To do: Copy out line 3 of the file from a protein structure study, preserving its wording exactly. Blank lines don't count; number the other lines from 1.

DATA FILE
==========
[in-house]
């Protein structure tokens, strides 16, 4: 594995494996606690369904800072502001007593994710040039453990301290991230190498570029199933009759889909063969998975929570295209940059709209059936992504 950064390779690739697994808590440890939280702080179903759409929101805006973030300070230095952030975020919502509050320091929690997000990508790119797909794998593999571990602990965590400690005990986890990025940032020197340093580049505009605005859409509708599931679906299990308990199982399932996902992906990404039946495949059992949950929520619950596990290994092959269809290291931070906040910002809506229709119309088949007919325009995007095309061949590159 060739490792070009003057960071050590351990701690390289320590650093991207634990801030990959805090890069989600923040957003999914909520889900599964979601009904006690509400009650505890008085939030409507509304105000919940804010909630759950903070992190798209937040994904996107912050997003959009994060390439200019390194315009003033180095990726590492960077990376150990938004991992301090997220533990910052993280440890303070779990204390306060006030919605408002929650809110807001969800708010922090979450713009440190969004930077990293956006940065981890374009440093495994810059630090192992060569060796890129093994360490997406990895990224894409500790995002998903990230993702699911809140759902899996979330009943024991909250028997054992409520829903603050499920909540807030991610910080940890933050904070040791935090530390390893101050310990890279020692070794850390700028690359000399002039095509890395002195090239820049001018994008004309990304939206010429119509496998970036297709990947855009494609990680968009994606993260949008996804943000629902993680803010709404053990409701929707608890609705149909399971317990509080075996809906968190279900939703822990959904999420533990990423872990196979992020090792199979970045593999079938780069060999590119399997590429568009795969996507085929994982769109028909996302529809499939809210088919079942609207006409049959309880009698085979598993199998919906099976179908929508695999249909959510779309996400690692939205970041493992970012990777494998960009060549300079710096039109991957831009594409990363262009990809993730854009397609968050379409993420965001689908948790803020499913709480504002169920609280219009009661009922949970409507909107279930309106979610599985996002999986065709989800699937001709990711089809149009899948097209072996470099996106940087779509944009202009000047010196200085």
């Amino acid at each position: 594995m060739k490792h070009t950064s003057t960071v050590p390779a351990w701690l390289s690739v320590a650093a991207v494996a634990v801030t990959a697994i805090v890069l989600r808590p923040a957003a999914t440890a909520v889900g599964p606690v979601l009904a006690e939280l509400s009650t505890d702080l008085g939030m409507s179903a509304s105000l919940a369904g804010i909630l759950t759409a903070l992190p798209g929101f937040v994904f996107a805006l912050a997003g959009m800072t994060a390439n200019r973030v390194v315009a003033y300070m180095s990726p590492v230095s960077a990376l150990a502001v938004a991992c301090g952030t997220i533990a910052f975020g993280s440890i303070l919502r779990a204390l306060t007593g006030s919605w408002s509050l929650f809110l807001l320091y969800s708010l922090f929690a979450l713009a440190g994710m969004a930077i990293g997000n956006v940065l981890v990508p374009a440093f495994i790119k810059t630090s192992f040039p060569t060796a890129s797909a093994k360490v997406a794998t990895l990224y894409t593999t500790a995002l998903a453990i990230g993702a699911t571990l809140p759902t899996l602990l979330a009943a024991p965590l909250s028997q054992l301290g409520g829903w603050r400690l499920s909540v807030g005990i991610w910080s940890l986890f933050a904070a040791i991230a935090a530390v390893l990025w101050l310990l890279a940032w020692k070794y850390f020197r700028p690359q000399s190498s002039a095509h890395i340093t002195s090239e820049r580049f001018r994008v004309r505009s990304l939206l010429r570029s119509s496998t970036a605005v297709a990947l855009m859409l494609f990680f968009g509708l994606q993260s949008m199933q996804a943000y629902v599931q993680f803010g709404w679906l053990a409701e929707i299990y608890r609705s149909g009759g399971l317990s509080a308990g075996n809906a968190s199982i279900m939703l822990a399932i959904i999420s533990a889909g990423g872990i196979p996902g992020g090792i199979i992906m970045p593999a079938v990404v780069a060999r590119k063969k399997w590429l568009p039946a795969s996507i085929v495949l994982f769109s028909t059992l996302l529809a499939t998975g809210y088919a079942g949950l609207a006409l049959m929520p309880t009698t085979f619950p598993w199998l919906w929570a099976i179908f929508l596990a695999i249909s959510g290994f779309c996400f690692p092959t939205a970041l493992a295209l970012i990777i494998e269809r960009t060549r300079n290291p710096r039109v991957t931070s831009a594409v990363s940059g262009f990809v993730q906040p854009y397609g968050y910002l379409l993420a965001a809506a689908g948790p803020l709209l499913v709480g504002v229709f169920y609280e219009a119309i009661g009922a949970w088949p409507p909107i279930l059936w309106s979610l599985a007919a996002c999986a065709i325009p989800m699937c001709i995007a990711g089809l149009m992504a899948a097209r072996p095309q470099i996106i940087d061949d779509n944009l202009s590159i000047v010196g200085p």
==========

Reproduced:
């Amino acid at each position: 594995m060739k490792h070009t950064s003057t960071v050590p390779a351990w701690l390289s690739v320590a650093a991207v494996a634990v801030t990959a697994i805090v890069l989600r808590p923040a957003a999914t440890a909520v889900g599964p606690v979601l009904a006690e939280l509400s009650t505890d702080l008085g939030m409507s179903a509304s105000l919940a369904g804010i909630l759950t759409a903070l992190p798209g929101f937040v994904f996107a805006l912050a997003g959009m800072t994060a390439n200019r973030v390194v315009a003033y300070m180095s990726p590492v230095s960077a990376l150990a502001v938004a991992c301090g952030t997220i533990a910052f975020g993280s440890i303070l919502r779990a204390l306060t007593g006030s919605w408002s509050l929650f809110l807001l320091y969800s708010l922090f929690a979450l713009a440190g994710m969004a930077i990293g997000n956006v940065l981890v990508p374009a440093f495994i790119k810059t630090s192992f040039p060569t060796a890129s797909a093994k360490v997406a794998t990895l990224y894409t593999t500790a995002l998903a453990i990230g993702a699911t571990l809140p759902t899996l602990l979330a009943a024991p965590l909250s028997q054992l301290g409520g829903w603050r400690l499920s909540v807030g005990i991610w910080s940890l986890f933050a904070a040791i991230a935090a530390v390893l990025w101050l310990l890279a940032w020692k070794y850390f020197r700028p690359q000399s190498s002039a095509h890395i340093t002195s090239e820049r580049f001018r994008v004309r505009s990304l939206l010429r570029s119509s496998t970036a605005v297709a990947l855009m859409l494609f990680f968009g509708l994606q993260s949008m199933q996804a943000y629902v599931q993680f803010g709404w679906l053990a409701e929707i299990y608890r609705s149909g009759g399971l317990s509080a308990g075996n809906a968190s199982i279900m939703l822990a399932i959904i999420s533990a889909g990423g872990i196979p996902g992020g090792i199979i992906m970045p593999a079938v990404v780069a060999r590119k063969k399997w590429l568009p039946a795969s996507i085929v495949l994982f769109s028909t059992l996302l529809a499939t998975g809210y088919a079942g949950l609207a006409l049959m929520p309880t009698t085979f619950p598993w199998l919906w929570a099976i179908f929508l596990a695999i249909s959510g290994f779309c996400f690692p092959t939205a970041l493992a295209l970012i990777i494998e269809r960009t060549r300079n290291p710096r039109v991957t931070s831009a594409v990363s940059g262009f990809v993730q906040p854009y397609g968050y910002l379409l993420a965001a809506a689908g948790p803020l709209l499913v709480g504002v229709f169920y609280e219009a119309i009661g009922a949970w088949p409507p909107i279930l059936w309106s979610l599985a007919a996002c999986a065709i325009p989800m699937c001709i995007a990711g089809l149009m992504a899948a097209r072996p095309q470099i996106i940087d061949d779509n944009l202009s590159i000047v010196g200085p």